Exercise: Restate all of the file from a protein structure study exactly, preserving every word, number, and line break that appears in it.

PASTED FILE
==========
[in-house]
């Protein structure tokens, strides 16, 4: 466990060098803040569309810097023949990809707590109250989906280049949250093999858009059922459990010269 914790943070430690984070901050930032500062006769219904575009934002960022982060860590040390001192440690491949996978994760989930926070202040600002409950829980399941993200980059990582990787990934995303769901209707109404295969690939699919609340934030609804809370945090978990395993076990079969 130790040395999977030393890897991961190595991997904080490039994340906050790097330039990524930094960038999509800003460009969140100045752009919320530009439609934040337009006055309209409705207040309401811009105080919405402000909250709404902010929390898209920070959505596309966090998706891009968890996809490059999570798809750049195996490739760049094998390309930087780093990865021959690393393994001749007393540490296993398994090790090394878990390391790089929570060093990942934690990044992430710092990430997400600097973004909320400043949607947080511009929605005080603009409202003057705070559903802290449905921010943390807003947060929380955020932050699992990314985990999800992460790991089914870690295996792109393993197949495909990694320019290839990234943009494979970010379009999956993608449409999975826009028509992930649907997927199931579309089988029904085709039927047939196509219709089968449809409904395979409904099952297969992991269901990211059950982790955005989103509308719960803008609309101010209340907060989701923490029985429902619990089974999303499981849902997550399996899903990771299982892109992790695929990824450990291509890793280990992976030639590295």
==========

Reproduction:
[in-house]
């Protein structure tokens, strides 16, 4: 466990060098803040569309810097023949990809707590109250989906280049949250093999858009059922459990010269 914790943070430690984070901050930032500062006769219904575009934002960022982060860590040390001192440690491949996978994760989930926070202040600002409950829980399941993200980059990582990787990934995303769901209707109404295969690939699919609340934030609804809370945090978990395993076990079969 130790040395999977030393890897991961190595991997904080490039994340906050790097330039990524930094960038999509800003460009969140100045752009919320530009439609934040337009006055309209409705207040309401811009105080919405402000909250709404902010929390898209920070959505596309966090998706891009968890996809490059999570798809750049195996490739760049094998390309930087780093990865021959690393393994001749007393540490296993398994090790090394878990390391790089929570060093990942934690990044992430710092990430997400600097973004909320400043949607947080511009929605005080603009409202003057705070559903802290449905921010943390807003947060929380955020932050699992990314985990999800992460790991089914870690295996792109393993197949495909990694320019290839990234943009494979970010379009999956993608449409999975826009028509992930649907997927199931579309089988029904085709039927047939196509219709089968449809409904395979409904099952297969992991269901990211059950982790955005989103509308719960803008609309101010209340907060989701923490029985429902619990089974999303499981849902997550399996899903990771299982892109992790695929990824450990291509890793280990992976030639590295």